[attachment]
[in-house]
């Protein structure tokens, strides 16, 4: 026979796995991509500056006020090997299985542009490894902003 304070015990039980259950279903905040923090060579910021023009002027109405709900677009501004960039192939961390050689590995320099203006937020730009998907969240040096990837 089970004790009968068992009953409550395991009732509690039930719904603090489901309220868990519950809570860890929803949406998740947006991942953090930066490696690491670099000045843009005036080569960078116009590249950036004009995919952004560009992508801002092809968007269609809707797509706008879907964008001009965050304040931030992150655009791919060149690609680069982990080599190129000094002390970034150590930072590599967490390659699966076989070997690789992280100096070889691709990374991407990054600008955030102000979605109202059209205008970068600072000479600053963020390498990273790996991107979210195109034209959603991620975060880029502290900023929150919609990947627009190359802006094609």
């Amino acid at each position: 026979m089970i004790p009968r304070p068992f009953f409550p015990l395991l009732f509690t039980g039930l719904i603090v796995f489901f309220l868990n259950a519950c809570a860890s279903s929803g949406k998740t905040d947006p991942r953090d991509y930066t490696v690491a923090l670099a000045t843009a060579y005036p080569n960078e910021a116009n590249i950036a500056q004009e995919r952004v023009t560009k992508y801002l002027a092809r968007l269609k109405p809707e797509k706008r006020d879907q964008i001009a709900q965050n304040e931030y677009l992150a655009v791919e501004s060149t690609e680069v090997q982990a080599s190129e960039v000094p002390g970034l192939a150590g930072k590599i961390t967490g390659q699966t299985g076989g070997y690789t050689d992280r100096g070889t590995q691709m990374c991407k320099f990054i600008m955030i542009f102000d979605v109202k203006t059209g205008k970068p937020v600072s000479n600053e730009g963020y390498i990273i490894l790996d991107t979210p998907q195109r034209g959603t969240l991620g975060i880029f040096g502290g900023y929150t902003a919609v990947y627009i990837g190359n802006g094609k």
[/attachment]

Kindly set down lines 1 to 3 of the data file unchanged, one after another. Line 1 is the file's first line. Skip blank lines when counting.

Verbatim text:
[in-house]
């Protein structure tokens, strides 16, 4: 026979796995991509500056006020090997299985542009490894902003 304070015990039980259950279903905040923090060579910021023009002027109405709900677009501004960039192939961390050689590995320099203006937020730009998907969240040096990837 089970004790009968068992009953409550395991009732509690039930719904603090489901309220868990519950809570860890929803949406998740947006991942953090930066490696690491670099000045843009005036080569960078116009590249950036004009995919952004560009992508801002092809968007269609809707797509706008879907964008001009965050304040931030992150655009791919060149690609680069982990080599190129000094002390970034150590930072590599967490390659699966076989070997690789992280100096070889691709990374991407990054600008955030102000979605109202059209205008970068600072000479600053963020390498990273790996991107979210195109034209959603991620975060880029502290900023929150919609990947627009190359802006094609």
């Amino acid at each position: 026979m089970i004790p009968r304070p068992f009953f409550p015990l395991l009732f509690t039980g039930l719904i603090v796995f489901f309220l868990n259950a519950c809570a860890s279903s929803g949406k998740t905040d947006p991942r953090d991509y930066t490696v690491a923090l670099a000045t843009a060579y005036p080569n960078e910021a116009n590249i950036a500056q004009e995919r952004v023009t560009k992508y801002l002027a092809r968007l269609k109405p809707e797509k706008r006020d879907q964008i001009a709900q965050n304040e931030y677009l992150a655009v791919e501004s060149t690609e680069v090997q982990a080599s190129e960039v000094p002390g970034l192939a150590g930072k590599i961390t967490g390659q699966t299985g076989g070997y690789t050689d992280r100096g070889t590995q691709m990374c991407k320099f990054i600008m955030i542009f102000d979605v109202k203006t059209g205008k970068p937020v600072s000479n600053e730009g963020y390498i990273i490894l790996d991107t979210p998907q195109r034209g959603t969240l991620g975060i880029f040096g502290g900023y929150t902003a919609v990947y627009i990837g190359n802006g094609k």